The last time I went in for a routine physical, I decided to be honest with my doctor about my drinking habits.
I’ve read the guidelines; I know the Centers for Disease Control and Prevention says women should consume no more than seven alcoholic drinks per week. Nonetheless, my weekly number often falls a few drinks higher, especially if I’m on vacation or attending lots of social events.
When I admitted this to my doctor, I was ready for a raised eyebrow and a reminder to keep my revelry in check. Instead, her reaction was explosive: “Why do you drink so much?!?” She quickly announced she was ordering a test of my liver function (it came back fine) and told me that anything more than the occasional glass of champagne was harmful and unnecessary.
Her response freaked me out. When I told a friend about my experience, she sympathized with my frustration over my doc’s judgmental tone. Then she said, matter-of-factly, “You know that doctors always double the number of drinks you tell them, right?”
The idea that doctors automatically double a patient’s self-reported alcohol intake made headlines in 2018.
No, I did not know that. But it made sense — patients probably downplay how much they drink all the time. Plus, during the pandemic, alcohol sales have spiked and many adults have reported their drinking is up. And I’m sure some people underestimate their weekly total without meaning to. It’s easy to forget that a generous pour equals more than one glass of wine, or to omit half-finished cocktails from your drink count.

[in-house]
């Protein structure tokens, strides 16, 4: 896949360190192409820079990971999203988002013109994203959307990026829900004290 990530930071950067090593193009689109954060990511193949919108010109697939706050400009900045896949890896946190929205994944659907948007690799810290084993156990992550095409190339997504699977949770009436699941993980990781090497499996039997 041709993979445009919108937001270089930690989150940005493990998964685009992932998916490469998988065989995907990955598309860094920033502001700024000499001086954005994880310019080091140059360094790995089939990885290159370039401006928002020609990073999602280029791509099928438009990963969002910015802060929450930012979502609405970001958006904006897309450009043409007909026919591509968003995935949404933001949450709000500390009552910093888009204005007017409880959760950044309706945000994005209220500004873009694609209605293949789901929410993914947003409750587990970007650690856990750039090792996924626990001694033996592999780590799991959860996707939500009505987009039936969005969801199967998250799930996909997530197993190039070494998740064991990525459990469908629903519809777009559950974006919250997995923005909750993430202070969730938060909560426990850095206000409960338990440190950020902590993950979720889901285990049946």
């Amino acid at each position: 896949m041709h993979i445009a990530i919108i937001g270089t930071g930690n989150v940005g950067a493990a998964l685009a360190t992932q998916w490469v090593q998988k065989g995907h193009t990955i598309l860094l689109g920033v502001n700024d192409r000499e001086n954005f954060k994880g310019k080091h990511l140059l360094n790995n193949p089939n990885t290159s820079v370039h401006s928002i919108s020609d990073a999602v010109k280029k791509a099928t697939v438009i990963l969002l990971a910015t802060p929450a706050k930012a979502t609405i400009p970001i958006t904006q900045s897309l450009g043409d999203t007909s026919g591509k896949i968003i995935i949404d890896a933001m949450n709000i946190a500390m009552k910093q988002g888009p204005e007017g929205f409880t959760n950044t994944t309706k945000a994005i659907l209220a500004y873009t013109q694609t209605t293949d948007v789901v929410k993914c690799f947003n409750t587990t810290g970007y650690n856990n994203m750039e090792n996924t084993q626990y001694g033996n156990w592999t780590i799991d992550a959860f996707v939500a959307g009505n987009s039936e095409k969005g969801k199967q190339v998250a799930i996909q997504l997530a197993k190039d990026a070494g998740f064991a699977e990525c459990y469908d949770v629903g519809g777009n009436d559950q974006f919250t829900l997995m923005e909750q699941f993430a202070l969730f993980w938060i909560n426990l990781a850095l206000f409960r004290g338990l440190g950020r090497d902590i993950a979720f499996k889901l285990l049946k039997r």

Did some unspoken doubling rule explain why my doctor reacted so strongly to my confession? Did she think I was actually imbibing upwards of 20 or 30 drinks a week?
“That seems like a bad rap we get,” says Dr. Allison L. Ruff, a general medicine physician. Ruff says the only people who cite the drink-doubling rule are patients.
“I’ve heard patients tell me all these things like, ‘Oh, you’ll double what I say,’ ” she says. “I don’t think doctors really do that. Patients are surprised to hear that, but I really do take what people say at face value, especially with alcohol intake.”
A common myth
The idea that doctors automatically double a patient’s self-reported alcohol intake made headlines in 2018 when British media reported on a survey of fewer than 200 general practitioners. Many said they used an “alcohol multiplier” to assess patients’ drinking habits, assuming that patients only admit to about half of their actual consumption.
Ruff, who also teaches the “Introduction to Doctoring” course at the University of Michigan medical school, says this might be the case for some old-school doctors. But in her experience, and in her role educating medical students, “I promise nowhere in the course does it say ‘Double the amount of drinks someone tells you,’” she says.
Dr. Giuseppe Aragona, a general practitioner based in the UK, says he personally doesn’t double his patients’ numbers.
“’When people self-report, I think you can usually believe them, unless there are telltale signs that [indicate] otherwise,” he says. “If you have evidence, then press them on this.”
Downplaying your “bad habits” or exaggerating your virtuous ones isn’t going to do you any favors — in fact, it ultimately makes your doctor’s job more difficult.
Curious for more insight, but not equipped to execute a formal study of my own, I texted a few friends in their late 20s and early 30s who are medical residents across the US. Two out of three were emphatic: They always take patients’ self-reported number of drinks at face value, unless a patient’s test results indicate liver damage or other signs of excessive drinking.